“There are probably half a dozen of those sitting under our slip at our old marina,” Joey said.
Beer is one of the oldest beverages in the world, thought to date as far back as the 6th millennium B.C. It was brewed by early Mesopotamian and Egyptian cultures, which raised barley as a staple grain. By the 7th century AD, beer was commonly produced and sold by European monasteries, and the art of brewing subsequently spread through Europe.
In the United States, home brewing became illegal during the Prohibition and remained that way until 1979, when President Carter, himself a home brewer, signed into law a bill repealing federal restrictions on home brewing. But transporting homebrewed beer was against the law in Washington until recently, with the exception of beer headed for tastings or competitions. And even then, only one gallon could be transported.
That changed in 2009, when the Legislature passed a law allowing home brewers to transport up to 20 gallons at a time for private use. Homebrewers can legally brew up to 200 gallons of beer per person annually, but selling it is prohibited.
A longtime beer enthusiast who reckons he’s tried several hundred varieties, Joey started brewing his own a couple of years ago. At the time Candi couldn’t stand the stuff, but quickly changed her mind after trying her husband’s homebrews.
“I really didn’t like beer, but the first one we did, I thought it was pretty gosh darned good,” she said.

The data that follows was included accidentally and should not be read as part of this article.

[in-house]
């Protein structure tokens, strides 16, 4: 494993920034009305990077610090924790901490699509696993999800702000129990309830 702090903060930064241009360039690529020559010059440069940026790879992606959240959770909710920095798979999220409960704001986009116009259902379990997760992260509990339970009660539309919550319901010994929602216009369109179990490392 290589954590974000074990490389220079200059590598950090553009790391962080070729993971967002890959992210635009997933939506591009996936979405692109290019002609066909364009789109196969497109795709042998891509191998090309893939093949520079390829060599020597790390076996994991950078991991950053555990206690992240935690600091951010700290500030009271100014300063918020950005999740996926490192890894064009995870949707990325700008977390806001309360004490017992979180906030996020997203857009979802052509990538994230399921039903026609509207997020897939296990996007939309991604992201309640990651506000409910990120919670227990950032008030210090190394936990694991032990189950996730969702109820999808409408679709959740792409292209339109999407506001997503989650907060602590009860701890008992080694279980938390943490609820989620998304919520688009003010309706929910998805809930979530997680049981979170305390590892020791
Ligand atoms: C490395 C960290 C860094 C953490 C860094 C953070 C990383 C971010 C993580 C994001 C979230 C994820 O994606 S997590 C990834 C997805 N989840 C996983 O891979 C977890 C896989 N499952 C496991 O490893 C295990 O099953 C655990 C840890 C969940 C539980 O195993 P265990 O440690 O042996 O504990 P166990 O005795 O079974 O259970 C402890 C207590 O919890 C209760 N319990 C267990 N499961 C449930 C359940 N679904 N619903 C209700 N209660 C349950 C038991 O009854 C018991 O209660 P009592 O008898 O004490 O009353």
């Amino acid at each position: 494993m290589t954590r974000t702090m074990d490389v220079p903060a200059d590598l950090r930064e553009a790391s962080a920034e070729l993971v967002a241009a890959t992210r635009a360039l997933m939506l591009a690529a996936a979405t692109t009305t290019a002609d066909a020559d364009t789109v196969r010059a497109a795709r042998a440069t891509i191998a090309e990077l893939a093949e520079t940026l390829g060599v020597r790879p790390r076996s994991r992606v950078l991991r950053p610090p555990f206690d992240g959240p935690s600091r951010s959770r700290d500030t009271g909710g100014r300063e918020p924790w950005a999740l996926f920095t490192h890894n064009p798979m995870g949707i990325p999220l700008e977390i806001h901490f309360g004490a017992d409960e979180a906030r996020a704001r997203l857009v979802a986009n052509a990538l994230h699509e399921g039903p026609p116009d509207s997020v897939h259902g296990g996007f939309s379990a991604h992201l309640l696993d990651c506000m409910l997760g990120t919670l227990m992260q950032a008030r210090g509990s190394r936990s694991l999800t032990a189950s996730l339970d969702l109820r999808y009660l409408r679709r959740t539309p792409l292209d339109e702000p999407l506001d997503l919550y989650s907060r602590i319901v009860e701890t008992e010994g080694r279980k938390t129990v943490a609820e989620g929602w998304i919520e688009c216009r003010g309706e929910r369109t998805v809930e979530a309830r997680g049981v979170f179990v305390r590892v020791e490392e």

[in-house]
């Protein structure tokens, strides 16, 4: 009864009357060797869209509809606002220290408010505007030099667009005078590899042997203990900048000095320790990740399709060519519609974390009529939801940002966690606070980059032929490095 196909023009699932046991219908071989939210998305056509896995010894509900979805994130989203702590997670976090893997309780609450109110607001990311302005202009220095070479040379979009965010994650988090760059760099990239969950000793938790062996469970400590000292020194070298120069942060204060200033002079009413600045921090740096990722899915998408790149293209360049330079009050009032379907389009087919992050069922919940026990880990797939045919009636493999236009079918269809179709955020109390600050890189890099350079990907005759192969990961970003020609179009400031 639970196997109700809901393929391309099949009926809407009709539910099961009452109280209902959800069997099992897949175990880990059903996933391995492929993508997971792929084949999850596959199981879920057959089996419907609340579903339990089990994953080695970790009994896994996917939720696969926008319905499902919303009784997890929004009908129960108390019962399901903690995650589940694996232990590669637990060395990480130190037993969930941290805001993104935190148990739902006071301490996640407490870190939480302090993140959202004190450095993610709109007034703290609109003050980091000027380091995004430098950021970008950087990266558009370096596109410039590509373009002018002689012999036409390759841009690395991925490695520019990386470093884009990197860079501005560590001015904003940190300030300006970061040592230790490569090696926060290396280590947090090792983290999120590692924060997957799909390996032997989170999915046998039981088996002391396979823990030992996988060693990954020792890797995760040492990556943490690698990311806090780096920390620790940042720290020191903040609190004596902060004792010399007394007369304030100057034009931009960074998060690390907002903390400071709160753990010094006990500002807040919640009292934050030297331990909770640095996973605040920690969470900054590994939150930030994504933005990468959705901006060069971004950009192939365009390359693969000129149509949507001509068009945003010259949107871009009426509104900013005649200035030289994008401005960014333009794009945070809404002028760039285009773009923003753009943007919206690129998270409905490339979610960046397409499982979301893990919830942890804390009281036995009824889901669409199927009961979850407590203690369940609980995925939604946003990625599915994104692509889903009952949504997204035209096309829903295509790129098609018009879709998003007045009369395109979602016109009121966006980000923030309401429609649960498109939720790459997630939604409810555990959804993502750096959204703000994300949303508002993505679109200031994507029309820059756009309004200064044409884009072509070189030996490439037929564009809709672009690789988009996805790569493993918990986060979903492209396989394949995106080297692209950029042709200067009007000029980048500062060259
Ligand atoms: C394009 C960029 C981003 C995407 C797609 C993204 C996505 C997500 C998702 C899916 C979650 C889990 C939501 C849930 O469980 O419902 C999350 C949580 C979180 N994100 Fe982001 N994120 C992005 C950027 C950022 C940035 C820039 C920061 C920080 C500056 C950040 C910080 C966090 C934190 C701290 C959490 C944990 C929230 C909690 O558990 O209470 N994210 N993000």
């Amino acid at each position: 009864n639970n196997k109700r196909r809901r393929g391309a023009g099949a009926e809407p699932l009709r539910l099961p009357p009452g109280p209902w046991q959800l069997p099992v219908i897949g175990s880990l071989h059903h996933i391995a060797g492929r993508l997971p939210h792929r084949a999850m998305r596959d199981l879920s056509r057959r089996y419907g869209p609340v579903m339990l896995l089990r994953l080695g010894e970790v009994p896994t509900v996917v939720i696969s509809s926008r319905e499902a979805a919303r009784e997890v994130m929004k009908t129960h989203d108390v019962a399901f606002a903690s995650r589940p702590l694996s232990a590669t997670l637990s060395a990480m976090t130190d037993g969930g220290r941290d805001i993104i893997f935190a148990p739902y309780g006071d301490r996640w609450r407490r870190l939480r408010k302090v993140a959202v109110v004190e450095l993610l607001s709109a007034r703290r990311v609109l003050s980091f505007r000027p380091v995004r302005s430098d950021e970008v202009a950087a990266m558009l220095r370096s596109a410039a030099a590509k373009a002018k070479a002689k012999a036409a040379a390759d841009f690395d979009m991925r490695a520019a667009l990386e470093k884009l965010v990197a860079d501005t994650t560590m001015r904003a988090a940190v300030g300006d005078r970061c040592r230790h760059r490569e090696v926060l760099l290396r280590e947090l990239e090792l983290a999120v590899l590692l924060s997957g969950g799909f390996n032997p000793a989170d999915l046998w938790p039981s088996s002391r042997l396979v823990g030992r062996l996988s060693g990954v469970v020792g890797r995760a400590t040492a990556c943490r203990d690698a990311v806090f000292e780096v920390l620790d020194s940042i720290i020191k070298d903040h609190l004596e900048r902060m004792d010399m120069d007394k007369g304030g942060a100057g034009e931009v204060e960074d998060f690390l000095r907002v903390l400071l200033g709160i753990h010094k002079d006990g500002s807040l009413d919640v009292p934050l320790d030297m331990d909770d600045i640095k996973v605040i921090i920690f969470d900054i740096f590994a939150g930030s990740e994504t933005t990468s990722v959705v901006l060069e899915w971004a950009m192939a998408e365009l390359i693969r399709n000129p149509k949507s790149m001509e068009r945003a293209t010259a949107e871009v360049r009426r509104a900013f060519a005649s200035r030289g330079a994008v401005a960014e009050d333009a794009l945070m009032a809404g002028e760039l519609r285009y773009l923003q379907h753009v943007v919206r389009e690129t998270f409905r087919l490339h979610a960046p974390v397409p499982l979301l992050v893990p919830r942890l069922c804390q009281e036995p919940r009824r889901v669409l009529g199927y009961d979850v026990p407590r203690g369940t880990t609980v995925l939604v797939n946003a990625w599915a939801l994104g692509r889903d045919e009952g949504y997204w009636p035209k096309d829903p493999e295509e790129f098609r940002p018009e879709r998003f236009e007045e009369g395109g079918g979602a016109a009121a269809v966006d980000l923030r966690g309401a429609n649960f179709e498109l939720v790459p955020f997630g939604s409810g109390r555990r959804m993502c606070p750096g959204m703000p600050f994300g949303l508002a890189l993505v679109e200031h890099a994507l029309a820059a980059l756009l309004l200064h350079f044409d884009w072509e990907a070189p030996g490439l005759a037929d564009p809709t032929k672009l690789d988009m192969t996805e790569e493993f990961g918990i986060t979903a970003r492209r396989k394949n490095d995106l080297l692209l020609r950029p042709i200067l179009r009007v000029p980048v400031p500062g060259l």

Since then they’ve tried countless recipes, from pale ales to IPAs. They stick to ales, which ferment at about 65 to 70 degrees Fahrenheit, versus the cooler temperatures required for lagers. Joey will tweak recipes to his taste, adding lemon peel for extra crispness or tossing in extra hops to amplify the flavor. For a change they sometimes make pop, old-fashioned cream soda or root beer.
Joey’s favorite homebrews include his variations of Manny’s Pale Ale and Liberty Ale (the originals are made by Seattle’s Georgetown Brewing Company and Anchor Brewing Company in San Francisco, respectively), while Candi prefers the smoothness of Belgian brews.
For aspiring brewers, Joey recommends reading “The Complete Joy of Homebrewing” by Charlie Papazian. Homebrewing supplies can be purchased at stores around the state (Joey’s favorite is Larry’s Brewing Supply in Kent). Expect to spend about $100 for bottling supplies and around $350 for a kegging system, not including the cost of a pot and a propane burner.
The cost of ingredients depends on the type of beer being made. A basic blonde or IPA costs about $25 for the equivalent of two cases, or about 50 cents a bottle. Higher-alcohol content beers cost more, since they require additional malt and hops. At last summer’s beer-soaked Lats & Atts cruisers rendezvous in Anacortes, revelers lined up to try a brew Joey made and dubbed “Big Al-Coholic” for its 17.8-percent alcohol content.
While the Tedders say they’re fairly low-key, fellow boaters don’t seem to have much trouble finding them.
“We’re kind of homebodies,” Candi said. “But people know where the beer is at.”